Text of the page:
1. Hi, I’m currently looking to join the military and have had similar experiences. I’m heavily researching protections for people with ADHD under the Americans with Disabilities Act with regards to joining the military. I would love the opportunity to speak with you about your experience. Is there any chance I can email you or we can speak on the phone?

      2. I can’t definitely relate to this post. I’m am currently trying to join. I was diagnosed as a child. I would love to talk and get more information.

      3. I too have had a very similar experience when I tried to join the military recently. I would very much like the opportunity to speak with you about your experience as well! Is there any chance we can speak over the phone or get in contact through email?

        The only difference between our experiences so far as I am aware at this moment is that I was told that I could not join until I had evidence that I had been off the medication for an entire 24 months!!! Not just the 12 months that you described!

      4. What medical literature are you reading that stimulants prescribed in ADHD treatment, such as amphetamines, are “non-habit forming”??? Amphetamines are well known to be some of the MOST addictive drugs on the planet, and are very prone to abuse. They are in fact known for being abused.. go to any college campus. There are kids nowadays that will crush and snort adderall for a high at parties. There’s a reason it’s a Schedule II Controlled Substance! By definition, it has a high potential for abuse and physical/psychological dependence. The whole theory around ADHD meds is to stimulate dopamine release to “compensate” for lower levels in those with the condition. Dopamine is literally your body’s reward system… drugs that stimulate your reward system.. they’re addictive! Few drugs do that as effectively as amphetamines.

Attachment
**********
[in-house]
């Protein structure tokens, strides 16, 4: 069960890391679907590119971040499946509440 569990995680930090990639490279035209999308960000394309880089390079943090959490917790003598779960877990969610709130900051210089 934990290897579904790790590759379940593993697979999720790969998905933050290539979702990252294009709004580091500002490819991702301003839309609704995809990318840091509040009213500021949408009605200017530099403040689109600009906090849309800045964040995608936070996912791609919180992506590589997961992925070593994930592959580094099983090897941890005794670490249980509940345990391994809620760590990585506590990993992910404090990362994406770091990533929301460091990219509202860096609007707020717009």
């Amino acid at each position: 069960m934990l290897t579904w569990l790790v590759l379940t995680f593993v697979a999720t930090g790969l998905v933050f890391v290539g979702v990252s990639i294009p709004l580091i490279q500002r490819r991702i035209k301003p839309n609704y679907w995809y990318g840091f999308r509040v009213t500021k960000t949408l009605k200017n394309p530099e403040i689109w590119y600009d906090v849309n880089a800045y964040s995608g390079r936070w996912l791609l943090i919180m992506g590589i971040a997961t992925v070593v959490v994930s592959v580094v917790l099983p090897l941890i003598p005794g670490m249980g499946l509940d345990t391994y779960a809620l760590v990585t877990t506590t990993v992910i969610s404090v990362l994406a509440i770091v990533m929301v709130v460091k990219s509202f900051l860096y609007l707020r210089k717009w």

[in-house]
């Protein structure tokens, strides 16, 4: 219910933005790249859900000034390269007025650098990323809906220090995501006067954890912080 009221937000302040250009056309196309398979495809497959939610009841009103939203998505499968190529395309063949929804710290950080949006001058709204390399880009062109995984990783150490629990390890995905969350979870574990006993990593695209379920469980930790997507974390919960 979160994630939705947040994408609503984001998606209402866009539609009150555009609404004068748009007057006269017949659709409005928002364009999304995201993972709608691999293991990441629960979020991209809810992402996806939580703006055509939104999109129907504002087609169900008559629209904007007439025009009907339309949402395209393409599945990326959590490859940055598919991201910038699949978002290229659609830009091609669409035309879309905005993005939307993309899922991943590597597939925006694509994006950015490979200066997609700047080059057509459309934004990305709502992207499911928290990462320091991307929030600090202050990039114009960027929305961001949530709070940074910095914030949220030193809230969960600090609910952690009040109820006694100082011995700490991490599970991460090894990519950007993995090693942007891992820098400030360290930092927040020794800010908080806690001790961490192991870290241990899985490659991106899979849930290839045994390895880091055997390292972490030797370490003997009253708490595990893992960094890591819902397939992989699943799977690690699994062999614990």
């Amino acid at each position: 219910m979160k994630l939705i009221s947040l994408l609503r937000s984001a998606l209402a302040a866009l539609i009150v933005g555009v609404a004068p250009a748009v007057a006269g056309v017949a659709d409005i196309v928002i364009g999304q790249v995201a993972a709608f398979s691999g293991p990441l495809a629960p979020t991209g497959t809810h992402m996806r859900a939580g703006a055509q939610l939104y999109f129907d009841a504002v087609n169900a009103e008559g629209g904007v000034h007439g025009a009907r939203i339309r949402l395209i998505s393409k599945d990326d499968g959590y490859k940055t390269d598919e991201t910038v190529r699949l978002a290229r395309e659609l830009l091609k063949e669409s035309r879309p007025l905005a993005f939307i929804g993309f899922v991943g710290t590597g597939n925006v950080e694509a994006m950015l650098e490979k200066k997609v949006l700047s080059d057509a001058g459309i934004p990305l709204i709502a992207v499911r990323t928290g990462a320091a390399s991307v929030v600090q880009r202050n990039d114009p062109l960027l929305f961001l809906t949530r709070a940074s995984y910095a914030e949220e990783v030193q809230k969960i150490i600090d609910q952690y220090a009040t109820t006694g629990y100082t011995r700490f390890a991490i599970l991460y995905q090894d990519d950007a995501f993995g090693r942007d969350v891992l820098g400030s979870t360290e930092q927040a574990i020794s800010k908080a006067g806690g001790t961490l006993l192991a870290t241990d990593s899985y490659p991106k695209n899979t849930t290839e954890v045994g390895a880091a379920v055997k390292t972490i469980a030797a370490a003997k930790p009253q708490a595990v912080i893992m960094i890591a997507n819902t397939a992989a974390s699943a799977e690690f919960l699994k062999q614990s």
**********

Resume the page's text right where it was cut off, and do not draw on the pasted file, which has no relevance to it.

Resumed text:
2. I am very ADHD and thrived in the Structure of the Military environment. I was undiagnosed at the time but sought out the Marine Corps because I had no focus and no goals. It was the best decision of my life. I thrived with the structure. My energy and intensity were welcomed and supported. I struggled with attention most times in training, which could have been avoided if I knew why I struggled. But I became and expert marksman when focused on a single target. And my heightened focus and instincts in the high adrenaline combat environment was a unique ability that earned a combat promotion to Sargent. ADHD should be sought out by the military in my opinion. With the right guidance it would create unique highly effective combatant. It is far from a disability.

  3. Wow. For a magazine that is supposed to know so much about ADD/ADHD the writer of this article does not seem to really understand how limiting it can be for some in many situations. Three author certainly doesn’t understand what the military is for. This is not just some ordinary job. Other people’s lives are on the line, not just incorrectly filed paperwork if someone is not functioning up to par. Here is the comment that shows the lack of understanding:
    “The truth is that, when drug therapy is interrupted, people with ADHD don’t stop functioning. They simply revert to pre-medication levels of efficiency.”
    Yes, they revert to premedication levels of efficiency. THAT,is the problem! Do you want someone in battle beside you that ran out of medication and they are supposed to be watching your back, now they are highly distractable and may miss the what the enemy is doing or maybe they missed seeing an explosive device in front of themselves or someone beside them. Perhaps they are an aircraft mechanic and now they can’t focus and forget to tighten out put back a nut or bolt or other piece of equipment. The aircraft takes off and malfunctions possibly causing the craft to crash.
    If someone’s premedication efficiency were was not a problem, they would not the medication in the first place. If their premedication efficiency is deficient enough that it effects their job performance than in the military that is a liability.